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I had (past tense ) a good friend who truly was a compulsive shopper (she had the money for it) but then she took it to the next level and morphed into a compulsive returner of what she had bought. The stuff never even made it out of her car into her house--she would wait a couple of days and then return it. So first she got a rush from the shopping experience, and perhaps a bigger one from the returning part of it.
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Old 06-08-2009, 02:14 PM   #52
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For most of our w*(king years we had a salary. This allowed us to pay our bills and put a percentage into savings. Money left over we spent. We did not do debt/credit cards to buy stuff, and this has lead to a very comfortable retirement.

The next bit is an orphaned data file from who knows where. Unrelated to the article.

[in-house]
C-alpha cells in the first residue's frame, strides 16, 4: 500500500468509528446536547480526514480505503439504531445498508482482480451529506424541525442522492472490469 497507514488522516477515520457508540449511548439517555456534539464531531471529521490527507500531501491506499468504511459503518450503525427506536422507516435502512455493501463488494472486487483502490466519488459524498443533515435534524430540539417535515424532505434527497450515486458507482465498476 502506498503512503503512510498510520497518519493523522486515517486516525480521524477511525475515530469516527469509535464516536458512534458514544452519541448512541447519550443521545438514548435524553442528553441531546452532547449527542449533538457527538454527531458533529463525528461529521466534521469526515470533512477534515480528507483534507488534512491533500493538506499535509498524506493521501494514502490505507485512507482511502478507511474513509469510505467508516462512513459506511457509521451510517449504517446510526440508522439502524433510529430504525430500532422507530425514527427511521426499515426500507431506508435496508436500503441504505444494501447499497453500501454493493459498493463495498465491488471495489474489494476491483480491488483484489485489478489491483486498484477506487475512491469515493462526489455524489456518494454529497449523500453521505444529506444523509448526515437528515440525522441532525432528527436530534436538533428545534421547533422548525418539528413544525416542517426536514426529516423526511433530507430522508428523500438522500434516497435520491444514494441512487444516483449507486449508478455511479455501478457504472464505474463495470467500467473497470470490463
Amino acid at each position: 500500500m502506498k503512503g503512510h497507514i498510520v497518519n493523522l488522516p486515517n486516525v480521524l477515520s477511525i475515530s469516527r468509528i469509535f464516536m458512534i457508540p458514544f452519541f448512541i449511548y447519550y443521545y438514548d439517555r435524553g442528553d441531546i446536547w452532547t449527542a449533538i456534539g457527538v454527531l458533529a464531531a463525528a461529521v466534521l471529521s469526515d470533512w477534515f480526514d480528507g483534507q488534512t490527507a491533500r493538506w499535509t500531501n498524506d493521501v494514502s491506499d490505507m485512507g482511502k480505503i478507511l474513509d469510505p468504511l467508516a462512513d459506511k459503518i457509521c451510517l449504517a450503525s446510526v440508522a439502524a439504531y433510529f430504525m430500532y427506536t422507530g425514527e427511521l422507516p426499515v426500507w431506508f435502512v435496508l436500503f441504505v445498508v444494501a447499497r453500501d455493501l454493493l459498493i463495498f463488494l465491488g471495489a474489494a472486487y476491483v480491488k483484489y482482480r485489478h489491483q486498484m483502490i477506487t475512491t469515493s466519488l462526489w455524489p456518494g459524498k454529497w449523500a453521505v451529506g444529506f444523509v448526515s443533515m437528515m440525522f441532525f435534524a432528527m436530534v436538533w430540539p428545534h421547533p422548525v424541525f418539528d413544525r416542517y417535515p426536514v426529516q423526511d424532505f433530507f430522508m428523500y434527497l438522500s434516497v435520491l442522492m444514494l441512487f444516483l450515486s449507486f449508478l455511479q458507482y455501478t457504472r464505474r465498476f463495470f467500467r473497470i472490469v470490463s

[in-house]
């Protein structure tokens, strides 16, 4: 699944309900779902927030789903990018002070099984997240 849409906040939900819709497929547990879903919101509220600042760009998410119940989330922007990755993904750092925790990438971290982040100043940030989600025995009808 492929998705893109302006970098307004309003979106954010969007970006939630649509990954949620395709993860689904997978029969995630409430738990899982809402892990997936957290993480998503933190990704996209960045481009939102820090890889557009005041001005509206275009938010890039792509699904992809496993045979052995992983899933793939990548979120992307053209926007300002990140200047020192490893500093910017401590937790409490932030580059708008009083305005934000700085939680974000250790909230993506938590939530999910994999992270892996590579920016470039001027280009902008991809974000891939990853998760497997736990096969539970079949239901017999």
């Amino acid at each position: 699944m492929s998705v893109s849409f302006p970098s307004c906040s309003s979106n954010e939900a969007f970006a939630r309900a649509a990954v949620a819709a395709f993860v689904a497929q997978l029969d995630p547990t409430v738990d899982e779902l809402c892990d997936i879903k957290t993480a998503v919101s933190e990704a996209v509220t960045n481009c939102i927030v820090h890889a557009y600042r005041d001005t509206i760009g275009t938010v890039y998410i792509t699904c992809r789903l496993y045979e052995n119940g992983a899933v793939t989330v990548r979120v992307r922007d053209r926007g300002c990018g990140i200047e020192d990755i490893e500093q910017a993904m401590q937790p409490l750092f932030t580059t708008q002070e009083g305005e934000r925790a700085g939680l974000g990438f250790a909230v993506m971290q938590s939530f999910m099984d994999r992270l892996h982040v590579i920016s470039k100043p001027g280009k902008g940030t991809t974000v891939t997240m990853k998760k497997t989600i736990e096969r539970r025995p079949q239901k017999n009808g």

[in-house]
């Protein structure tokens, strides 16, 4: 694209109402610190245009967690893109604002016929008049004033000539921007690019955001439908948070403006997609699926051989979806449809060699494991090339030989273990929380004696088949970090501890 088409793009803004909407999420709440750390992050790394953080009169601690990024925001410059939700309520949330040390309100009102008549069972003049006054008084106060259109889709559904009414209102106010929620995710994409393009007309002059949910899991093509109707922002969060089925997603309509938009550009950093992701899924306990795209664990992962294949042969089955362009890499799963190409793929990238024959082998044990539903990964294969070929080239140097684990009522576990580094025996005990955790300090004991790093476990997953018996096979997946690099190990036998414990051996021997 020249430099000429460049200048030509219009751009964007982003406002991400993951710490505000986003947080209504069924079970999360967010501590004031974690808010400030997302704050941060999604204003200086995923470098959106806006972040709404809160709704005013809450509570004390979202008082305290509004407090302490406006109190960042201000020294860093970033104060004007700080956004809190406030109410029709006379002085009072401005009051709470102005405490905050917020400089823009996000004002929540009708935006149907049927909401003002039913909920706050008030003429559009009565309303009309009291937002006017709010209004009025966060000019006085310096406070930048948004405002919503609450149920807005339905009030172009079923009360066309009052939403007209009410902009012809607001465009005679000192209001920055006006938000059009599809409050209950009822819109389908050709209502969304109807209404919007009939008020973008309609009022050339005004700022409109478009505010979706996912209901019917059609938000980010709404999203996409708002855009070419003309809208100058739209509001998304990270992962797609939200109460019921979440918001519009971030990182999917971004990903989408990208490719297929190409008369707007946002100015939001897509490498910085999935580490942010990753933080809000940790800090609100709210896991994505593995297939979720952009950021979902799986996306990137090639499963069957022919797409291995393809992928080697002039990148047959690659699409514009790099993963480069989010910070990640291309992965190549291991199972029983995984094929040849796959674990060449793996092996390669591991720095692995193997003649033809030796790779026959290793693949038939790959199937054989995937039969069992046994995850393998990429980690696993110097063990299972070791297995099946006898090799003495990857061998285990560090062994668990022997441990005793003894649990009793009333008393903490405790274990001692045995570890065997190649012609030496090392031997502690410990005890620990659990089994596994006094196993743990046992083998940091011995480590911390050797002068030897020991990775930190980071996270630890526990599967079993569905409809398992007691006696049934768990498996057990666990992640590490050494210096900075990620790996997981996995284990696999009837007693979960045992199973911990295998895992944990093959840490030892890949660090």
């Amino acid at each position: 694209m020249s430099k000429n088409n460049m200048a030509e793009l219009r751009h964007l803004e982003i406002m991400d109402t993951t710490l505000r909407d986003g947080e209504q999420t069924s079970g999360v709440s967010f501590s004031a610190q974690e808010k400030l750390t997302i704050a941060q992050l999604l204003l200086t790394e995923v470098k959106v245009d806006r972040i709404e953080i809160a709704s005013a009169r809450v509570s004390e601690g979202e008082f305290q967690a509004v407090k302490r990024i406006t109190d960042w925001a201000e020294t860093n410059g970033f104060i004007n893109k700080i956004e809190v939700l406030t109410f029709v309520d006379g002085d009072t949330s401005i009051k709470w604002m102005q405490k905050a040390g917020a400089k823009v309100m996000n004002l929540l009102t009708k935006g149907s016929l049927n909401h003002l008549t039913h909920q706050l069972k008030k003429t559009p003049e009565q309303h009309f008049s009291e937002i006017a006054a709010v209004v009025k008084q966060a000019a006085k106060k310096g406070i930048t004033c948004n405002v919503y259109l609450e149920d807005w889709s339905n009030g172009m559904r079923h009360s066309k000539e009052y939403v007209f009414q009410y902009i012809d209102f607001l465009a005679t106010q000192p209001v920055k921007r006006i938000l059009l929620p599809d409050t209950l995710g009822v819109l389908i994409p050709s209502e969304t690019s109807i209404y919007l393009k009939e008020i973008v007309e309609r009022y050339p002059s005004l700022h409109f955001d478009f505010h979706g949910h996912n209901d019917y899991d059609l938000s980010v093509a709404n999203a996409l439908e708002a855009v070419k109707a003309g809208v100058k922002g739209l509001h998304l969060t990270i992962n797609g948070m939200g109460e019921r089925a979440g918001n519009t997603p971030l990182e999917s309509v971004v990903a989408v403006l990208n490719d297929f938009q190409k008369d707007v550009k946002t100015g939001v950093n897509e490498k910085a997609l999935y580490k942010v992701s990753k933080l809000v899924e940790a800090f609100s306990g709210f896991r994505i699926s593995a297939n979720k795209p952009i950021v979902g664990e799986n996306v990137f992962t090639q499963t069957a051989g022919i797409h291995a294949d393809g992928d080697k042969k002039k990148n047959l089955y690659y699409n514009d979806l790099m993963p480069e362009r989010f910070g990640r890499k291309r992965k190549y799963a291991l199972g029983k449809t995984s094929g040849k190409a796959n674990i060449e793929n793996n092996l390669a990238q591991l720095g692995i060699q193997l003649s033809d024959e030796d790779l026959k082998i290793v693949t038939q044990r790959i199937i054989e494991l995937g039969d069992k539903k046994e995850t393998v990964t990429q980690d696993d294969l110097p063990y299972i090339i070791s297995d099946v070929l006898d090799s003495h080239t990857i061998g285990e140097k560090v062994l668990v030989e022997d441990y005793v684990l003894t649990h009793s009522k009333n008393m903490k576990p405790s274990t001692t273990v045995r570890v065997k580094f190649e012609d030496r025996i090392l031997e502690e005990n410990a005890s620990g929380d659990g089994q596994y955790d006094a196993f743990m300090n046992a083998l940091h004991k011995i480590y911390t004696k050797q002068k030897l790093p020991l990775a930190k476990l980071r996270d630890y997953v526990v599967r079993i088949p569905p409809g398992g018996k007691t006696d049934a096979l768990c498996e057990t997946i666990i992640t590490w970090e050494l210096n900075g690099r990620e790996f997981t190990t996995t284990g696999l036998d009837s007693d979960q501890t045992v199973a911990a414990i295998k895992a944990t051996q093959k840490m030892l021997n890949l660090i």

Now how does this blend with 'I want a new XXX'. Well for most of the past 42 years there has always been a list of things we thought we 'needed/wanted'. These generally added up to about $1,000 worth of stuff. The funny thing is yesterday I thought of a couple of items I would like to get, camera, printer, gps, you know about $1,000 worth of stuff. We can easily afford it, I just can't bring myself to get it. Besides, most of the stuff will have a new model out next month/year.

Now that does not count a boat. We live on a lake, and I have been thinking a boat would be nice. A small one, just big enough to get in the water and throw money out of.